• Donors who were called and received a video were 5x more likely to give.
  • Those who responded to a text were 150 percent more likely to give.
  • And those contacted with call, video, AND text had a whopping 58 percent giving rate.

We’re working on expanding this analysis to more institutions, but I didn’t want to wait to share it.

Data like this should drive decisions. Balance is important in all that we do, including philanthropy. And the data tell us that phone, when combined with text and video, is still the most efficient channel for annual giving outreach and bringing in alumni gifts.

We lose more than annual donors when we shutter engagement centers.

Who will fill major gift pipelines when we turn away from effective acquisition and renewal practices? Donors who stop giving to your school don’t stop being philanthropic. They just stop giving to you.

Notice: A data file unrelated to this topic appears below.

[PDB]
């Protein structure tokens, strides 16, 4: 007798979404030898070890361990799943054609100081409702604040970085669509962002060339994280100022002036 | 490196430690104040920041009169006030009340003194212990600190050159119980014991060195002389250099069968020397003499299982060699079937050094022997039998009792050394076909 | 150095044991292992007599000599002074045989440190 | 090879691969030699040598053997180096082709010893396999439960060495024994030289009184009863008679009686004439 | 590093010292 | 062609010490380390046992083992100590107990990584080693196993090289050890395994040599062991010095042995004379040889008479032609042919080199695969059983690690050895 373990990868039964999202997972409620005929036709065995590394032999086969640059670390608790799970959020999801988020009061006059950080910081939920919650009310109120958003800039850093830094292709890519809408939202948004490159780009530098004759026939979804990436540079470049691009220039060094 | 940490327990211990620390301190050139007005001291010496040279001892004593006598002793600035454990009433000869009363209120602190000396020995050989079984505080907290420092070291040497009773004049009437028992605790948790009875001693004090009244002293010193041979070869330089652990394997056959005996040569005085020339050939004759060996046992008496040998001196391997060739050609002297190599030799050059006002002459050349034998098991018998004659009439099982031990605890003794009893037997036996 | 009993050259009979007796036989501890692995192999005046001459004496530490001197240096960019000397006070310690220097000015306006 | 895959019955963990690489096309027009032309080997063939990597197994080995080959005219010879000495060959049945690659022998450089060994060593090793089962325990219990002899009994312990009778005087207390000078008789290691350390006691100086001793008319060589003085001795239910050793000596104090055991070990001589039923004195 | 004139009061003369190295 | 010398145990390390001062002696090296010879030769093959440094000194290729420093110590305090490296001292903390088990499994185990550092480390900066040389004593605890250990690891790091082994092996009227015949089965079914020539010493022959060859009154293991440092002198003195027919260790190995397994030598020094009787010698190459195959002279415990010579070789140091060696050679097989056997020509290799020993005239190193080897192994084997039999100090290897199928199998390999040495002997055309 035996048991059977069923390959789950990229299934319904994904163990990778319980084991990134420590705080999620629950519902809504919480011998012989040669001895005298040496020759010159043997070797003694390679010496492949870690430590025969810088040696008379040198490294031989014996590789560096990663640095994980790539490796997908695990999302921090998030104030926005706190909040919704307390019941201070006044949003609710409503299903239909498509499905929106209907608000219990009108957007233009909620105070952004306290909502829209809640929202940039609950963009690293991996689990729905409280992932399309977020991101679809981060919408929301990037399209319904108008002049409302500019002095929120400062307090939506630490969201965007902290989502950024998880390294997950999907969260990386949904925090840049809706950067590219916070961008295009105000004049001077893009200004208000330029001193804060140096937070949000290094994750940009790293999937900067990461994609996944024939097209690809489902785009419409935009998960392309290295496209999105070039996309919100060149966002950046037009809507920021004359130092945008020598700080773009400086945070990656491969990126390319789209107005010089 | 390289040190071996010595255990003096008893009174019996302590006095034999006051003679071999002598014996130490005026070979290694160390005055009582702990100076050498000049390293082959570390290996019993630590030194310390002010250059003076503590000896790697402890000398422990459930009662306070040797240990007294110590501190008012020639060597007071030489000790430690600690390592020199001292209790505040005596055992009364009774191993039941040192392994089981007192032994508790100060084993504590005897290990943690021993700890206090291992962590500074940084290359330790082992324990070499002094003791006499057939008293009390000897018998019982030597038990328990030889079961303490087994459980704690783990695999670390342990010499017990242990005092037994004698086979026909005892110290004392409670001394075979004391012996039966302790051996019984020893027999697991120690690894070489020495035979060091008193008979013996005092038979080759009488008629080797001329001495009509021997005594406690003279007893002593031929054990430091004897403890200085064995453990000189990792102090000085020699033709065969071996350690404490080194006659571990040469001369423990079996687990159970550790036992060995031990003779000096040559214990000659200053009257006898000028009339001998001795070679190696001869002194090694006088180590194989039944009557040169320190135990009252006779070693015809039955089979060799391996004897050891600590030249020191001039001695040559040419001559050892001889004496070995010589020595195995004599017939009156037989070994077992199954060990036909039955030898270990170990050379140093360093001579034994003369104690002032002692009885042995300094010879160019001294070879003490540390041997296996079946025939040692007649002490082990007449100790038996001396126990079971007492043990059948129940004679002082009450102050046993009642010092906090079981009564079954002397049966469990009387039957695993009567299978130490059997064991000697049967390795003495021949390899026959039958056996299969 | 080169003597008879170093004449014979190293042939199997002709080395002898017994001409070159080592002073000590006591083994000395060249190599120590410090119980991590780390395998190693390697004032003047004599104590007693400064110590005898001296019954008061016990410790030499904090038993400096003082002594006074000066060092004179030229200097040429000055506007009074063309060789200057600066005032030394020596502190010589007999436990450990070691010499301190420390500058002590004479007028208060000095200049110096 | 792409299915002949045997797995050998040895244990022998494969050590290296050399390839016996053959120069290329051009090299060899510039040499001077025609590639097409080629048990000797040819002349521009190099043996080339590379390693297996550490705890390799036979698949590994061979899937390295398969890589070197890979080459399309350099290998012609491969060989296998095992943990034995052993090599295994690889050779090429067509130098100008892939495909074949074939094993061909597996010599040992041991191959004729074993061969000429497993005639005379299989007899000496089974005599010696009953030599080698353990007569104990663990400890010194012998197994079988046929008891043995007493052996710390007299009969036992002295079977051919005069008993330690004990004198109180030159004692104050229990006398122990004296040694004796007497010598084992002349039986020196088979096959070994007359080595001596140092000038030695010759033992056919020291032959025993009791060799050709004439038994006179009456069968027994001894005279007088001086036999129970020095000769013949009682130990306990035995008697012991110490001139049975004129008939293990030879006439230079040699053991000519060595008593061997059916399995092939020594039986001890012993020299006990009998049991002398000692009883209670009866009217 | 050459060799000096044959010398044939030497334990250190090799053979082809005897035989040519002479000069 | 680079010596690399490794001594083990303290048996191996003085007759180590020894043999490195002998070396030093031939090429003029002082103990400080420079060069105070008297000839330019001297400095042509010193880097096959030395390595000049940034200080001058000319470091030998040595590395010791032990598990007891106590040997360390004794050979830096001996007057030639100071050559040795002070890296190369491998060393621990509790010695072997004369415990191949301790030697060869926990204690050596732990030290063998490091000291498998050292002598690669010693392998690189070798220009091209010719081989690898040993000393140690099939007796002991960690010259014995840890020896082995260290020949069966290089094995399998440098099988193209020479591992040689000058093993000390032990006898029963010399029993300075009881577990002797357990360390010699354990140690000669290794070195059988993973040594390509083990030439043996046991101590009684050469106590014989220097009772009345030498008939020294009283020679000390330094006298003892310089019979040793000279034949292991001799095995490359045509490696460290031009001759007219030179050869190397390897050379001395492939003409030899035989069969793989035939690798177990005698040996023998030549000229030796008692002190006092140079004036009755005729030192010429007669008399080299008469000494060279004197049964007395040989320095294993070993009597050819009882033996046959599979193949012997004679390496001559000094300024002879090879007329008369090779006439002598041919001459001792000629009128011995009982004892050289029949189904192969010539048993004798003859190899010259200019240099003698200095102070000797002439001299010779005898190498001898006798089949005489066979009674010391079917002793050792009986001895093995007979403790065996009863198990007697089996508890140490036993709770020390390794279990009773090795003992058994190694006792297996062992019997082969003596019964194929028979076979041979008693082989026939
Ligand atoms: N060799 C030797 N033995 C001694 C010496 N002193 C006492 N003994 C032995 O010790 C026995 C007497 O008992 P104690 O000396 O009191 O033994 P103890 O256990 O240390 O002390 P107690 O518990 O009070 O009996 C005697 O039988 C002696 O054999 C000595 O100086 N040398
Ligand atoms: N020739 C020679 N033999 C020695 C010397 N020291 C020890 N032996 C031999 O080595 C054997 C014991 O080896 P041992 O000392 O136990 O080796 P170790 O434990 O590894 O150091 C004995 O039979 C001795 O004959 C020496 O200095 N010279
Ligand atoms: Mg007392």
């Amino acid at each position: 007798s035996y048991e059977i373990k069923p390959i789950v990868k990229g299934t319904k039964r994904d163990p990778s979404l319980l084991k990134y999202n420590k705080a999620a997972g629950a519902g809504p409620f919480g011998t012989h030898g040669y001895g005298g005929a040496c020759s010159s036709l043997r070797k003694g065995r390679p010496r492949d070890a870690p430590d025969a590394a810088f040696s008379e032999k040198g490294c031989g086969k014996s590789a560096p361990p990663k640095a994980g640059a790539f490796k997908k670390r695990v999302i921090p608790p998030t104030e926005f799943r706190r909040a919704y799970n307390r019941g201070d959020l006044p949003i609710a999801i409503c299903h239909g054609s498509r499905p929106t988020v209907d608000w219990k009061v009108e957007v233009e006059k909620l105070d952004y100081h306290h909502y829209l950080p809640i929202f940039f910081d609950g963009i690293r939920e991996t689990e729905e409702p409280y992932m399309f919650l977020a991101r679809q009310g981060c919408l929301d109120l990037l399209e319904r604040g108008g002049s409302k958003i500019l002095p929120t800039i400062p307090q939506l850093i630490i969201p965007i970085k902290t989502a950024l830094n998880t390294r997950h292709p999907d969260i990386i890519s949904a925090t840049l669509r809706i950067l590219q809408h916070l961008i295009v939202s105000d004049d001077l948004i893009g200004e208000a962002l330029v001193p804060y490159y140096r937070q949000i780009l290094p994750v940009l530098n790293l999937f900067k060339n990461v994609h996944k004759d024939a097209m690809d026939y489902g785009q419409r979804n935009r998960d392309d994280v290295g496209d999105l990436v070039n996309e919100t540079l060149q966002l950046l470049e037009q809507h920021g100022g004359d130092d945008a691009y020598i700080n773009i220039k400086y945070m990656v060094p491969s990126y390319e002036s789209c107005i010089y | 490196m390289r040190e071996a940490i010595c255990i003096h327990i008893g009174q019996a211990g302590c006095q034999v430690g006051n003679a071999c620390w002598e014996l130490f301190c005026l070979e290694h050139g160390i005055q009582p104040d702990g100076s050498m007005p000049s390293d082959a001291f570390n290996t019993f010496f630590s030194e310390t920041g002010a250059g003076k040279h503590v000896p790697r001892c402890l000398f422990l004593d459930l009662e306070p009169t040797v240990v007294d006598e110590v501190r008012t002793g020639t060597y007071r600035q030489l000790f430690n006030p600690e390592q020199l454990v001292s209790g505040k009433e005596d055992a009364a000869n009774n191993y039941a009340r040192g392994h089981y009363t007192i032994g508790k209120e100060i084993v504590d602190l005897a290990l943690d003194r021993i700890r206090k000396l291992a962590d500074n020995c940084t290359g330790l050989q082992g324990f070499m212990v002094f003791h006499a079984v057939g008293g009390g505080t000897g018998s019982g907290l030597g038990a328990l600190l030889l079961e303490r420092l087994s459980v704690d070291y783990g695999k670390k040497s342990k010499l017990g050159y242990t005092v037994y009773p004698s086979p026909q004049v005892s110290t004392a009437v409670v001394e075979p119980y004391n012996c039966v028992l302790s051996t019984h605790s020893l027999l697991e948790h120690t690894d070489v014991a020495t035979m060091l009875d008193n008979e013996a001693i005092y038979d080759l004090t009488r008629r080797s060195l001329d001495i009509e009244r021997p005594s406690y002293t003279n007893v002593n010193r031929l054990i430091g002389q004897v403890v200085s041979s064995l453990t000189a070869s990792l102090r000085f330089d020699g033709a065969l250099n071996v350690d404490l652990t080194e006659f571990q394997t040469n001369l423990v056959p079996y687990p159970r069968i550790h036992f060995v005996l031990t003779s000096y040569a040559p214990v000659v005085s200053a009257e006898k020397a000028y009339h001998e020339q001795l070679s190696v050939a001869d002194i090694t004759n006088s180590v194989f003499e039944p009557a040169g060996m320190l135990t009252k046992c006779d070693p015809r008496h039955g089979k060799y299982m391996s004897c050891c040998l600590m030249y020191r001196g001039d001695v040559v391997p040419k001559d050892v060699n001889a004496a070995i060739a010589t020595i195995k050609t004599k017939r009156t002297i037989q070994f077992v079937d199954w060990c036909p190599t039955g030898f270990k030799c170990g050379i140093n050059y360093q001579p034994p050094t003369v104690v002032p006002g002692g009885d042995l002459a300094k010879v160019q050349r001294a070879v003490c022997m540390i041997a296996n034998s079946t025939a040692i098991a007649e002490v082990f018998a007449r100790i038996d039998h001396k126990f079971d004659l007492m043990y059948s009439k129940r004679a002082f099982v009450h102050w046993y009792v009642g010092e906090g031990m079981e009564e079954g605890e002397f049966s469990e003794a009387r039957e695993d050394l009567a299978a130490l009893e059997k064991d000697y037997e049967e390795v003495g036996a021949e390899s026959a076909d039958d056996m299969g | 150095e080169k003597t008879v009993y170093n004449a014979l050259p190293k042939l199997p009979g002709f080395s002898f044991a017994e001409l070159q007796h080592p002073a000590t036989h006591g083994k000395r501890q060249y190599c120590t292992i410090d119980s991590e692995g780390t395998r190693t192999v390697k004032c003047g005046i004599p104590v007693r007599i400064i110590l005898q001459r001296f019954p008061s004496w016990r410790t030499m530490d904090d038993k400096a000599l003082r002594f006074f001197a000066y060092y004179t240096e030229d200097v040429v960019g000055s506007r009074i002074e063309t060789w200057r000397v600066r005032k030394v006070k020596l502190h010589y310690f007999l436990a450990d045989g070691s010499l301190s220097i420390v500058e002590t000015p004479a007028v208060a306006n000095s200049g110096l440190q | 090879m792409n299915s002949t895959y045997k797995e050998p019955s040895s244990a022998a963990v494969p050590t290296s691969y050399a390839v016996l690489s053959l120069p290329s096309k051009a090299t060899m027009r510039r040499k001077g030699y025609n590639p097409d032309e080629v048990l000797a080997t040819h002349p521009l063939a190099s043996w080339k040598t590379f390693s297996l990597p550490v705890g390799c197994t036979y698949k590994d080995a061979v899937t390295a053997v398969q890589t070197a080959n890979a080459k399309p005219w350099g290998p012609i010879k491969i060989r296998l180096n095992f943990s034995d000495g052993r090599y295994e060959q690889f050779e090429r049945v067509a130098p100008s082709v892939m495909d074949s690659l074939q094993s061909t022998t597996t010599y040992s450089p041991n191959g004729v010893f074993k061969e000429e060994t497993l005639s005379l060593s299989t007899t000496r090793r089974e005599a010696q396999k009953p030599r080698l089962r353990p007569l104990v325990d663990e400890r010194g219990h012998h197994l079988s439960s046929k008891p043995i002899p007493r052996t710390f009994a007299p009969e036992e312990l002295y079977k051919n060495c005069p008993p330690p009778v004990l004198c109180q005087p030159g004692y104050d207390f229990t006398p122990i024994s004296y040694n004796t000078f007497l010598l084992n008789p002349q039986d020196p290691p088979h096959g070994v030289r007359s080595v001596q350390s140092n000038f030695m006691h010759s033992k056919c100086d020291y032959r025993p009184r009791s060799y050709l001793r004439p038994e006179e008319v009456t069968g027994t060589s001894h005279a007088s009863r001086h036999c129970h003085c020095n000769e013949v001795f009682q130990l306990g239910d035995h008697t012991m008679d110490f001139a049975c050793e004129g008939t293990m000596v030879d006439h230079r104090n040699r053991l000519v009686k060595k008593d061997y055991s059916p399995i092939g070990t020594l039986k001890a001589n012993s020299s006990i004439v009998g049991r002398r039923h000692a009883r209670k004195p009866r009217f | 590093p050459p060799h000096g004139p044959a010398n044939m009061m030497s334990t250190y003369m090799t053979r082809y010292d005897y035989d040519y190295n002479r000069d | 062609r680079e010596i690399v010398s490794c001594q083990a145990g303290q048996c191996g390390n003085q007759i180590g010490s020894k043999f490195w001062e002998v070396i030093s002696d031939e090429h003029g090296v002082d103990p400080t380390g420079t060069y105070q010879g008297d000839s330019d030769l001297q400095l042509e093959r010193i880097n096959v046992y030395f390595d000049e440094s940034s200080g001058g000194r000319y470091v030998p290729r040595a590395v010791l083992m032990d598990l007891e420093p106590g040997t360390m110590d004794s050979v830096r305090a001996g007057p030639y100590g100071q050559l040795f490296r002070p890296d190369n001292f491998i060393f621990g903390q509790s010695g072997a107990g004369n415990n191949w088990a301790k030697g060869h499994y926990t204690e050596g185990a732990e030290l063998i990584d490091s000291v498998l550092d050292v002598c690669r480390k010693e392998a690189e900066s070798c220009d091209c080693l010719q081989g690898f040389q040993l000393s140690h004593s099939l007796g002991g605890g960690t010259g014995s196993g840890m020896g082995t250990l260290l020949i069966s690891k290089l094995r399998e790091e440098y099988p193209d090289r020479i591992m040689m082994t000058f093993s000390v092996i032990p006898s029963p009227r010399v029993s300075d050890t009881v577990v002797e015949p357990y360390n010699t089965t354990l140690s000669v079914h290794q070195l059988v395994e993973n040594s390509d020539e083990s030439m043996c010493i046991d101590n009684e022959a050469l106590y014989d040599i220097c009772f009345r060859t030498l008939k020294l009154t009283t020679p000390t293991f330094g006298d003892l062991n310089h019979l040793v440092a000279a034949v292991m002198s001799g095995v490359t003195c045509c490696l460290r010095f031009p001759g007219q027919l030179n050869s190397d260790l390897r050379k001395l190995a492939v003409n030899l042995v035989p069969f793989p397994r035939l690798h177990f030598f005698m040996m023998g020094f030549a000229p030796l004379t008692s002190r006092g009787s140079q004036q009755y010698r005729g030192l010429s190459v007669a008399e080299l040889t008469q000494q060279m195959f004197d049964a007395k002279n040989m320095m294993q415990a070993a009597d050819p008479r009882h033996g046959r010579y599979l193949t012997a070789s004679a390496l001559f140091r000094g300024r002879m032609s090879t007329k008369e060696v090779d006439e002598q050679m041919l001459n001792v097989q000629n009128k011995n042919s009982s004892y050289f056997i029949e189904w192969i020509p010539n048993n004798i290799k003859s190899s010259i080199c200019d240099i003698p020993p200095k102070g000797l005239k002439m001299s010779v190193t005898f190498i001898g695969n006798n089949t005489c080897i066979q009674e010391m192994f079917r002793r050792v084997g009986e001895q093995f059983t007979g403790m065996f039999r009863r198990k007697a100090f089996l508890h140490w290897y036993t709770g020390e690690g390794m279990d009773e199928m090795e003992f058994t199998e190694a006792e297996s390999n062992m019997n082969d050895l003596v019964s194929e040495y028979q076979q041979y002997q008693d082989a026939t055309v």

They stop mainly because you are not asking consistently in a way that they respond to. They’ll give elsewhere and move from your pipeline to another organization that is effectively engaging them. Good portfolios have some churn. As you move prospects out, you move new prospects in. What do you do when you aren’t engaging in activities to identify new prospects?

Young alumni are philanthropic. We know they are. We know they are responsive to coordinated omnichannel outreach. Removing a channel that garners great response from them is a tough way to bring this challenging and important constituency to the table.